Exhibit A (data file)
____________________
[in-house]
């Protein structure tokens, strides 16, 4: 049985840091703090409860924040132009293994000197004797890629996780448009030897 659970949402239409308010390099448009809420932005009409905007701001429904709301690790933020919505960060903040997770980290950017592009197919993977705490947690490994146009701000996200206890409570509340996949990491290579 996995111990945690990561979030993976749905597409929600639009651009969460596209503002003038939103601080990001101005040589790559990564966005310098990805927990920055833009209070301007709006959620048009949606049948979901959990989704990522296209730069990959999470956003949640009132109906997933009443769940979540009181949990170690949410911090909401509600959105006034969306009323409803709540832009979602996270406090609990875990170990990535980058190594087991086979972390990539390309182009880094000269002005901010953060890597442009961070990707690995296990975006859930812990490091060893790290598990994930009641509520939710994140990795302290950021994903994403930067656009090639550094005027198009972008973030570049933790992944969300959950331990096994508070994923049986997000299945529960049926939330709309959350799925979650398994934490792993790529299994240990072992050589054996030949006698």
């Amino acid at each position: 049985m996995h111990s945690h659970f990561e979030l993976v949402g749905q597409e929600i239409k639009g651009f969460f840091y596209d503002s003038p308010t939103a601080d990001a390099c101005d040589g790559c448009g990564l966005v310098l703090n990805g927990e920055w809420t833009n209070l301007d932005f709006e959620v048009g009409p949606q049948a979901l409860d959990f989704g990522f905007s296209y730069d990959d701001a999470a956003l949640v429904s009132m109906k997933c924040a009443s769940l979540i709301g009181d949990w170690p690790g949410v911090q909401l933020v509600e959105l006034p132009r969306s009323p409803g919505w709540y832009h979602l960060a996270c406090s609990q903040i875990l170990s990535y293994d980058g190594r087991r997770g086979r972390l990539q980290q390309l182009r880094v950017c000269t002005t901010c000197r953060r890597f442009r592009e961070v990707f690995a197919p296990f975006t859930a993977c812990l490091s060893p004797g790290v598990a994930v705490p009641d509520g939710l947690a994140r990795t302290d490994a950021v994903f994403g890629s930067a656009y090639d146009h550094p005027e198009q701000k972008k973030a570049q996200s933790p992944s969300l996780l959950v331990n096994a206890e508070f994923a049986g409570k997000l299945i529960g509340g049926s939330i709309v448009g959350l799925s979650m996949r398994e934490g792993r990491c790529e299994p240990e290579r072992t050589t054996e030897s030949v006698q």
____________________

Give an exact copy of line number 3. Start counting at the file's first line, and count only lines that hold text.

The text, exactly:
């Amino acid at each position: 049985m996995h111990s945690h659970f990561e979030l993976v949402g749905q597409e929600i239409k639009g651009f969460f840091y596209d503002s003038p308010t939103a601080d990001a390099c101005d040589g790559c448009g990564l966005v310098l703090n990805g927990e920055w809420t833009n209070l301007d932005f709006e959620v048009g009409p949606q049948a979901l409860d959990f989704g990522f905007s296209y730069d990959d701001a999470a956003l949640v429904s009132m109906k997933c924040a009443s769940l979540i709301g009181d949990w170690p690790g949410v911090q909401l933020v509600e959105l006034p132009r969306s009323p409803g919505w709540y832009h979602l960060a996270c406090s609990q903040i875990l170990s990535y293994d980058g190594r087991r997770g086979r972390l990539q980290q390309l182009r880094v950017c000269t002005t901010c000197r953060r890597f442009r592009e961070v990707f690995a197919p296990f975006t859930a993977c812990l490091s060893p004797g790290v598990a994930v705490p009641d509520g939710l947690a994140r990795t302290d490994a950021v994903f994403g890629s930067a656009y090639d146009h550094p005027e198009q701000k972008k973030a570049q996200s933790p992944s969300l996780l959950v331990n096994a206890e508070f994923a049986g409570k997000l299945i529960g509340g049926s939330i709309v448009g959350l799925s979650m996949r398994e934490g792993r990491c790529e299994p240990e290579r072992t050589t054996e030897s030949v006698q």